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Google Assistant loses 17 features as the company lays off employees

google assistant mobile.
Taylor Frint / Digital Trends Graphic

In an attempt to streamline the platform and “focus on quality and reliability,” Google is axing 17 features from Google Assistant. The move corresponds with news the tech company is laying off hundreds of employees from its voice assistant division, as well as the exit of Fitbit co-founders James Park and Eric Friedman.

Google hasn’t revealed an exact date for removing features, but in the next few months, you’ll no longer be able to use your voice to send emails or audio messages, reschedule events in Google Calendar with your voice, or check your travel itinerary by voice. The full list of removals is staggering, encompassing 17 abilities.

Here’s a look at what’s disappearing, pulled directly from Google’s official blog post.

  • Playing and controlling audiobooks on Google Play Books with your voice. You can still cast audiobooks from your mobile device.
  • Setting or using media alarms, music alarms, or radio alarms on Google Assistant-enabled devices. You can create a custom Routine with similar behavior or use a standard alarm.
  • Accessing or managing your cookbook, transferring recipes from device to device, playing an instructional recipe video, or showing step-by-step recipes. You can use Google Assistant to search for recipes across the web and YouTube.
  • Managing a stopwatch on Smart Displays and Speakers. You can still set timers and alarms.
  • Using your voice to call a device or broadcast a message to your Google Family Group. You can still broadcast to devices in your home.
  • Using your voice to send an email, video, or audio message. You can still make calls and send text messages.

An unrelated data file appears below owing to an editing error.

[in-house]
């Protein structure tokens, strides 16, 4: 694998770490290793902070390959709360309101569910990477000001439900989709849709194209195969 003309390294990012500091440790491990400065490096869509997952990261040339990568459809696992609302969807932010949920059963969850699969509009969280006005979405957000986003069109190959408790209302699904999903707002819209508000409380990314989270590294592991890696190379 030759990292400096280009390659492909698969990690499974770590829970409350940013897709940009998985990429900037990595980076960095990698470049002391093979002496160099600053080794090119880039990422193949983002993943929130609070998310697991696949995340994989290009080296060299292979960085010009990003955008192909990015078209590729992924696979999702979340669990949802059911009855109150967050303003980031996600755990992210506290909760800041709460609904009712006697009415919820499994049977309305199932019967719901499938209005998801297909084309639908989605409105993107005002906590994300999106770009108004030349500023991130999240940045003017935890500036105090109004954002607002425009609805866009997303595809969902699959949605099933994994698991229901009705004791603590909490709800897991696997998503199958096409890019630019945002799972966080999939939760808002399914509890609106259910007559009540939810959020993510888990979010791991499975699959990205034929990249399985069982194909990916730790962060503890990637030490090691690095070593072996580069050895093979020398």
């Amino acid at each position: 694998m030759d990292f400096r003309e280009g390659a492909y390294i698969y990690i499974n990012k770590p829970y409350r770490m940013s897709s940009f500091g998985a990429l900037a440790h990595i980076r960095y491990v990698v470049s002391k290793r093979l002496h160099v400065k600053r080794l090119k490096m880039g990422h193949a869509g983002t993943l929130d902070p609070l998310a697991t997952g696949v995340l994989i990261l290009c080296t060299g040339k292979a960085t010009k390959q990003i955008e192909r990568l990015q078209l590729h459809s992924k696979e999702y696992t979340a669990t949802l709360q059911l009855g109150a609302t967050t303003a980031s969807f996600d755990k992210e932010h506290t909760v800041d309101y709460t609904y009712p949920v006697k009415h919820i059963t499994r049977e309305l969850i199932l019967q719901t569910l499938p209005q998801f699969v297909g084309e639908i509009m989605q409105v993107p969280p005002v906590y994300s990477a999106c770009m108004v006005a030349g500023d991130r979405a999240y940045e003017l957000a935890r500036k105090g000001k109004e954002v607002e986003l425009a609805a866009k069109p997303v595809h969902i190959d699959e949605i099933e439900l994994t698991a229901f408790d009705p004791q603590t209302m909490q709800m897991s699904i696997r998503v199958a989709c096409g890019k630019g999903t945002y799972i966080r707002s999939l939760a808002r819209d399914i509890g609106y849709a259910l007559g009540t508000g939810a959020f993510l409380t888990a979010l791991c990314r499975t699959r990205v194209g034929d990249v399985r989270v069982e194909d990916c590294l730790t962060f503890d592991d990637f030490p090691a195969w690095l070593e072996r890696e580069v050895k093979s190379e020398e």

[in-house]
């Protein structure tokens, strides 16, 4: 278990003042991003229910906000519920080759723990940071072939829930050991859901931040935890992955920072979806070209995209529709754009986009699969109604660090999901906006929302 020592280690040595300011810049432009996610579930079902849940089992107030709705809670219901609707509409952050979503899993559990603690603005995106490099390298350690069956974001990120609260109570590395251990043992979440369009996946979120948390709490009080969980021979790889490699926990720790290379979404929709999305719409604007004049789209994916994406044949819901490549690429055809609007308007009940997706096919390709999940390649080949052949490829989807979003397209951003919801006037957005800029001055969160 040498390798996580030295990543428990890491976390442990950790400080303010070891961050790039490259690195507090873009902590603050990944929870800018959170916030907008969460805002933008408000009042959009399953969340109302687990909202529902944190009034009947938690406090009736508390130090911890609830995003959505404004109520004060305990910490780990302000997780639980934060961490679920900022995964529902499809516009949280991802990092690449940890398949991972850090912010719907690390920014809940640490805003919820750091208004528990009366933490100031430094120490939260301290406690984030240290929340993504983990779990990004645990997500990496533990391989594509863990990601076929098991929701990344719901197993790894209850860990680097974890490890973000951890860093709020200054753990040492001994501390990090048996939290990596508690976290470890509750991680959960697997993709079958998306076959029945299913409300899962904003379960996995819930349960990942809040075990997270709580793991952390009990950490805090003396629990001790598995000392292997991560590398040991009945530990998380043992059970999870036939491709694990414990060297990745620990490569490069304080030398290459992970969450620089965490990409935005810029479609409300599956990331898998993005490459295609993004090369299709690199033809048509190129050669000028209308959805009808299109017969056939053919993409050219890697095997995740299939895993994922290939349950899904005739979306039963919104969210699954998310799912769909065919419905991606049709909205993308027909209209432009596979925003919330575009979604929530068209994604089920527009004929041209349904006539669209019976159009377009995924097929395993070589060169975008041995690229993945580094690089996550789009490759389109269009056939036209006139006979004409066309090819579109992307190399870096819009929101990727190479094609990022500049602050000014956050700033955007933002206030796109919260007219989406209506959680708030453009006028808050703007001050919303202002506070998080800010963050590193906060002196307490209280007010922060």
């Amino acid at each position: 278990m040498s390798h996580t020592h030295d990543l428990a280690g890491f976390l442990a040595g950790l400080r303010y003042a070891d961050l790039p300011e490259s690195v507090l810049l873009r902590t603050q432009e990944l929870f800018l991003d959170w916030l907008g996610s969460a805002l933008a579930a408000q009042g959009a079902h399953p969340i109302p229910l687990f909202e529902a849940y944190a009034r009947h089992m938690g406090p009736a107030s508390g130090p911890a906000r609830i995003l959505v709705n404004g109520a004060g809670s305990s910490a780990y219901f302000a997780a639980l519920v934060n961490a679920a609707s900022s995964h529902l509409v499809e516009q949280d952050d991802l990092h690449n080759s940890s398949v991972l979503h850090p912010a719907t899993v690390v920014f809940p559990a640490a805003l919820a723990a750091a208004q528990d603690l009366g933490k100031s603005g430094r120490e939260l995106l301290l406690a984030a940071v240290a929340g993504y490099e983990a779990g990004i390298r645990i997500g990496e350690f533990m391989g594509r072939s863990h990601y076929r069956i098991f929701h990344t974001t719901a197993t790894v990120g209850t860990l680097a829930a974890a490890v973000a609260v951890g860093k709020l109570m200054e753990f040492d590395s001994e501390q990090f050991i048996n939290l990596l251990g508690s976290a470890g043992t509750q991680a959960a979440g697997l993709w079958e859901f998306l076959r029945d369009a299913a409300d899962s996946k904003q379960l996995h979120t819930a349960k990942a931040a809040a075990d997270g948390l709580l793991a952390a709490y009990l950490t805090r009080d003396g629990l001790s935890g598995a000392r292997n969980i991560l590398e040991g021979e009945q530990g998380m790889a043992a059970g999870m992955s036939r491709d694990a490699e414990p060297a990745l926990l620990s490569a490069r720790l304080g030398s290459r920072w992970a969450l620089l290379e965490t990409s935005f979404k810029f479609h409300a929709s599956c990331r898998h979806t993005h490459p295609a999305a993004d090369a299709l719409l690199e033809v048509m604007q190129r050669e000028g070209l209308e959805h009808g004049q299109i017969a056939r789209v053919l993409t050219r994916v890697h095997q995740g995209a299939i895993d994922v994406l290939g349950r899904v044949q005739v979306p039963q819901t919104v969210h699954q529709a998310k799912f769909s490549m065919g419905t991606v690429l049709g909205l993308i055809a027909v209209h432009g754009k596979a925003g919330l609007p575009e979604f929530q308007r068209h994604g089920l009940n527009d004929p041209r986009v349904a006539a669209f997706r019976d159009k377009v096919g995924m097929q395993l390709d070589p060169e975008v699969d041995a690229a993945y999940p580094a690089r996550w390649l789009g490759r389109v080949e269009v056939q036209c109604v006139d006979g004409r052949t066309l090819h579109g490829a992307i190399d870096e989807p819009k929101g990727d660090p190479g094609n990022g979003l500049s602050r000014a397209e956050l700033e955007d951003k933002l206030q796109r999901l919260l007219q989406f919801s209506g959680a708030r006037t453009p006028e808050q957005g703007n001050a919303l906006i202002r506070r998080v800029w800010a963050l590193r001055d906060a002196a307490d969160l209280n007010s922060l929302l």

• Rescheduling an event in Google Calendar with your voice. You can still schedule a new event.
  • Using App Launcher in Google Assistant driving mode on Google Maps to read and send messages, make calls, and control media. You can still use voice control on Google Maps the same way.
  • Asking to schedule or hear previously scheduled Family Bell announcements. You can create a custom Routine that has similar behavior.
  • Asking to meditate with Calm. You can still ask for meditation options with media providers such as YouTube.
  • Voice control for activities will no longer be available on Fitbit Sense and Versa 3 devices. You’ll need to use the buttons on your device to start, stop, pause, and resume activities. You can still voice control activities on Pixel Watches.
  • Viewing your sleep summaries will only be available on Google Smart Displays. You can still ask for sleep details by voice on third-party smart clocks.
  • Calls made from speakers and Smart Displays will not show up with a caller ID unless you’re using Duo.
  • Viewing the ambient “Commute to Work” time estimates on Smart Displays. You can still ask for commute times and get directions by voice.
  • Checking personal travel itineraries by voice. You can still ask for flight status.
  • Asking for information about your contacts. You can still make calls to your contacts.
  • Asking to take certain actions by voice, such as send a payment, make a reservation, or post to social media. You can still ask Assistant to open your installed apps.

Google notes that attempting to trigger a feature on the chopping block will result in a pop-up alerting you to when it’ll officially disappear. The post ends by saying consumers can voice their opinion about the cuts by saying, “Hey, Google, send feedback,” and then speaking their minds.

While the end goal might be to create a more streamlined Google Assistant, there’s no denying that laying off employees and removing features is a bad look. Google doesn’t seem to have a problem pivoting and cutting products as the market dictates (look no further than Google Glass for an example), and there’s a good chance Assistant will look radically different in the future.

If its performance is anything like Alexa, which is losing tons of cash for Amazon, expect Google to keep iterating until the team finds something sustainable.

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Jon Bitner
Jon Bitner is a writer covering consumer electronics, technology, and gaming. His work has been published on various websites…
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